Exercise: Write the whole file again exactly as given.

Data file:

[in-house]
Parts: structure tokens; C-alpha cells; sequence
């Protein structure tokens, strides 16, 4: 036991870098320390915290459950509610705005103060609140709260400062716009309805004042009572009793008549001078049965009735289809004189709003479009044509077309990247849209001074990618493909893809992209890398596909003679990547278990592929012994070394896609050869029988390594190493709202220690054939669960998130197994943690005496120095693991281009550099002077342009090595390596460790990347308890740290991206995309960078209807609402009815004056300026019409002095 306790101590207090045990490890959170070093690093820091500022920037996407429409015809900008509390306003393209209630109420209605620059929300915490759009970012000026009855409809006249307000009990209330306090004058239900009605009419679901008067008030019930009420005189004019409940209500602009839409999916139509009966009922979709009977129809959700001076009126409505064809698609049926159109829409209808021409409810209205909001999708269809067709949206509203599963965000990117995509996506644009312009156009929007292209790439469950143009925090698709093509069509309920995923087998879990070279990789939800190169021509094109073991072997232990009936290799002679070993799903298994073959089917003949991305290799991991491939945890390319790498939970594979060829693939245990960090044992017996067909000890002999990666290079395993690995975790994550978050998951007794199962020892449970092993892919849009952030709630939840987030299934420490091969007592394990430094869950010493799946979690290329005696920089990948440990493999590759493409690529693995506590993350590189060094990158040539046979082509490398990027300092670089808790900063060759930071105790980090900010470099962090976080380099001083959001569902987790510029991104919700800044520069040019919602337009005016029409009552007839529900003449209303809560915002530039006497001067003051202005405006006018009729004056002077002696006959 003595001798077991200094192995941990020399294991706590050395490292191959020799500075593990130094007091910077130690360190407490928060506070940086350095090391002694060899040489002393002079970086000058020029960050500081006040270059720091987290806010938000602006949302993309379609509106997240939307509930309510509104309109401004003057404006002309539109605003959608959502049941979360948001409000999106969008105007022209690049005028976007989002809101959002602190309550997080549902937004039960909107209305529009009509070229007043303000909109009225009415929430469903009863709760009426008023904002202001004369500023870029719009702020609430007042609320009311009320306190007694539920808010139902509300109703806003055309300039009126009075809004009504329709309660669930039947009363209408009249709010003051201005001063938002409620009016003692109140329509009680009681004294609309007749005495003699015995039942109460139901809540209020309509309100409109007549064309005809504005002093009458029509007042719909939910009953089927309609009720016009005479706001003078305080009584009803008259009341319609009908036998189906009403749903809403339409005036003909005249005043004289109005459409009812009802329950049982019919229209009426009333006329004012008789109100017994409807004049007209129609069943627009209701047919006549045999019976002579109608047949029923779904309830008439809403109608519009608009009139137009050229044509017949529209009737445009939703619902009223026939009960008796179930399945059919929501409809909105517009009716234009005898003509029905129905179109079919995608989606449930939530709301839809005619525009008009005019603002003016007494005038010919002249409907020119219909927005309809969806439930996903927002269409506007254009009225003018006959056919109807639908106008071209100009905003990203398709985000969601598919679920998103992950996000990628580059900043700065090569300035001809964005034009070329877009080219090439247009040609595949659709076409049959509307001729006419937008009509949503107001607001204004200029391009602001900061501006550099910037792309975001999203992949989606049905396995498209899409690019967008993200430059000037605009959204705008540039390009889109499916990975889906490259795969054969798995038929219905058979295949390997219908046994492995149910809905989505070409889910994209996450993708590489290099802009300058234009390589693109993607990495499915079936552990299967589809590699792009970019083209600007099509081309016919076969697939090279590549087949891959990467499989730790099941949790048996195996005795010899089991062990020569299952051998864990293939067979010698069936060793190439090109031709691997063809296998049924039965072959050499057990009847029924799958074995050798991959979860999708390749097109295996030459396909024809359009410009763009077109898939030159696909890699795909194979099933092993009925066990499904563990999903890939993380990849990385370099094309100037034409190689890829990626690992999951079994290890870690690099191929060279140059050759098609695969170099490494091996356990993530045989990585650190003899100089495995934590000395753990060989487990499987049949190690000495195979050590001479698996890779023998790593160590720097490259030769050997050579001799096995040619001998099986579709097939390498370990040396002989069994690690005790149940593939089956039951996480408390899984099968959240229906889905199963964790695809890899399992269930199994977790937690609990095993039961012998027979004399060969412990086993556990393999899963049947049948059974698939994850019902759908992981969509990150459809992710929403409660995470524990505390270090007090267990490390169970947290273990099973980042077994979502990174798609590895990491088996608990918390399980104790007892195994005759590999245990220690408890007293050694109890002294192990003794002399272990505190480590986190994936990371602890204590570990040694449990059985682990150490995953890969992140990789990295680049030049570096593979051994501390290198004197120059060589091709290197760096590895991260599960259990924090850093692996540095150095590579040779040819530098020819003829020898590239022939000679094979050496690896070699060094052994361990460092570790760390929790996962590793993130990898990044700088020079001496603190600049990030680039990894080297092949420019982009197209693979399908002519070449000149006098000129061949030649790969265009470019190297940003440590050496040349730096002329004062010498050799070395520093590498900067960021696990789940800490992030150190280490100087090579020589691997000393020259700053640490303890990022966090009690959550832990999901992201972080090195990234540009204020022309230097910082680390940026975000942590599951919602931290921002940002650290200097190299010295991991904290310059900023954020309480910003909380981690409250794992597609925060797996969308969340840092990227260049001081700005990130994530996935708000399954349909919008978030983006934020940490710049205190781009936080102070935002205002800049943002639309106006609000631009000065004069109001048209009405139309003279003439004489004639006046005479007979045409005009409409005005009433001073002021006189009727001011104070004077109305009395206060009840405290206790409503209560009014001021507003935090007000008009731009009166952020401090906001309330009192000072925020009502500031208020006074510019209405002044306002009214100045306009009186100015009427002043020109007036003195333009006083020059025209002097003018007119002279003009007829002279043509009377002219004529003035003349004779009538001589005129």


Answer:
[in-house]
Parts: structure tokens; C-alpha cells; sequence
């Protein structure tokens, strides 16, 4: 036991870098320390915290459950509610705005103060609140709260400062716009309805004042009572009793008549001078049965009735289809004189709003479009044509077309990247849209001074990618493909893809992209890398596909003679990547278990592929012994070394896609050869029988390594190493709202220690054939669960998130197994943690005496120095693991281009550099002077342009090595390596460790990347308890740290991206995309960078209807609402009815004056300026019409002095 306790101590207090045990490890959170070093690093820091500022920037996407429409015809900008509390306003393209209630109420209605620059929300915490759009970012000026009855409809006249307000009990209330306090004058239900009605009419679901008067008030019930009420005189004019409940209500602009839409999916139509009966009922979709009977129809959700001076009126409505064809698609049926159109829409209808021409409810209205909001999708269809067709949206509203599963965000990117995509996506644009312009156009929007292209790439469950143009925090698709093509069509309920995923087998879990070279990789939800190169021509094109073991072997232990009936290799002679070993799903298994073959089917003949991305290799991991491939945890390319790498939970594979060829693939245990960090044992017996067909000890002999990666290079395993690995975790994550978050998951007794199962020892449970092993892919849009952030709630939840987030299934420490091969007592394990430094869950010493799946979690290329005696920089990948440990493999590759493409690529693995506590993350590189060094990158040539046979082509490398990027300092670089808790900063060759930071105790980090900010470099962090976080380099001083959001569902987790510029991104919700800044520069040019919602337009005016029409009552007839529900003449209303809560915002530039006497001067003051202005405006006018009729004056002077002696006959 003595001798077991200094192995941990020399294991706590050395490292191959020799500075593990130094007091910077130690360190407490928060506070940086350095090391002694060899040489002393002079970086000058020029960050500081006040270059720091987290806010938000602006949302993309379609509106997240939307509930309510509104309109401004003057404006002309539109605003959608959502049941979360948001409000999106969008105007022209690049005028976007989002809101959002602190309550997080549902937004039960909107209305529009009509070229007043303000909109009225009415929430469903009863709760009426008023904002202001004369500023870029719009702020609430007042609320009311009320306190007694539920808010139902509300109703806003055309300039009126009075809004009504329709309660669930039947009363209408009249709010003051201005001063938002409620009016003692109140329509009680009681004294609309007749005495003699015995039942109460139901809540209020309509309100409109007549064309005809504005002093009458029509007042719909939910009953089927309609009720016009005479706001003078305080009584009803008259009341319609009908036998189906009403749903809403339409005036003909005249005043004289109005459409009812009802329950049982019919229209009426009333006329004012008789109100017994409807004049007209129609069943627009209701047919006549045999019976002579109608047949029923779904309830008439809403109608519009608009009139137009050229044509017949529209009737445009939703619902009223026939009960008796179930399945059919929501409809909105517009009716234009005898003509029905129905179109079919995608989606449930939530709301839809005619525009008009005019603002003016007494005038010919002249409907020119219909927005309809969806439930996903927002269409506007254009009225003018006959056919109807639908106008071209100009905003990203398709985000969601598919679920998103992950996000990628580059900043700065090569300035001809964005034009070329877009080219090439247009040609595949659709076409049959509307001729006419937008009509949503107001607001204004200029391009602001900061501006550099910037792309975001999203992949989606049905396995498209899409690019967008993200430059000037605009959204705008540039390009889109499916990975889906490259795969054969798995038929219905058979295949390997219908046994492995149910809905989505070409889910994209996450993708590489290099802009300058234009390589693109993607990495499915079936552990299967589809590699792009970019083209600007099509081309016919076969697939090279590549087949891959990467499989730790099941949790048996195996005795010899089991062990020569299952051998864990293939067979010698069936060793190439090109031709691997063809296998049924039965072959050499057990009847029924799958074995050798991959979860999708390749097109295996030459396909024809359009410009763009077109898939030159696909890699795909194979099933092993009925066990499904563990999903890939993380990849990385370099094309100037034409190689890829990626690992999951079994290890870690690099191929060279140059050759098609695969170099490494091996356990993530045989990585650190003899100089495995934590000395753990060989487990499987049949190690000495195979050590001479698996890779023998790593160590720097490259030769050997050579001799096995040619001998099986579709097939390498370990040396002989069994690690005790149940593939089956039951996480408390899984099968959240229906889905199963964790695809890899399992269930199994977790937690609990095993039961012998027979004399060969412990086993556990393999899963049947049948059974698939994850019902759908992981969509990150459809992710929403409660995470524990505390270090007090267990490390169970947290273990099973980042077994979502990174798609590895990491088996608990918390399980104790007892195994005759590999245990220690408890007293050694109890002294192990003794002399272990505190480590986190994936990371602890204590570990040694449990059985682990150490995953890969992140990789990295680049030049570096593979051994501390290198004197120059060589091709290197760096590895991260599960259990924090850093692996540095150095590579040779040819530098020819003829020898590239022939000679094979050496690896070699060094052994361990460092570790760390929790996962590793993130990898990044700088020079001496603190600049990030680039990894080297092949420019982009197209693979399908002519070449000149006098000129061949030649790969265009470019190297940003440590050496040349730096002329004062010498050799070395520093590498900067960021696990789940800490992030150190280490100087090579020589691997000393020259700053640490303890990022966090009690959550832990999901992201972080090195990234540009204020022309230097910082680390940026975000942590599951919602931290921002940002650290200097190299010295991991904290310059900023954020309480910003909380981690409250794992597609925060797996969308969340840092990227260049001081700005990130994530996935708000399954349909919008978030983006934020940490710049205190781009936080102070935002205002800049943002639309106006609000631009000065004069109001048209009405139309003279003439004489004639006046005479007979045409005009409409005005009433001073002021006189009727001011104070004077109305009395206060009840405290206790409503209560009014001021507003935090007000008009731009009166952020401090906001309330009192000072925020009502500031208020006074510019209405002044306002009214100045306009009186100015009427002043020109007036003195333009006083020059025209002097003018007119002279003009007829002279043509009377002219004529003035003349004779009538001589005129």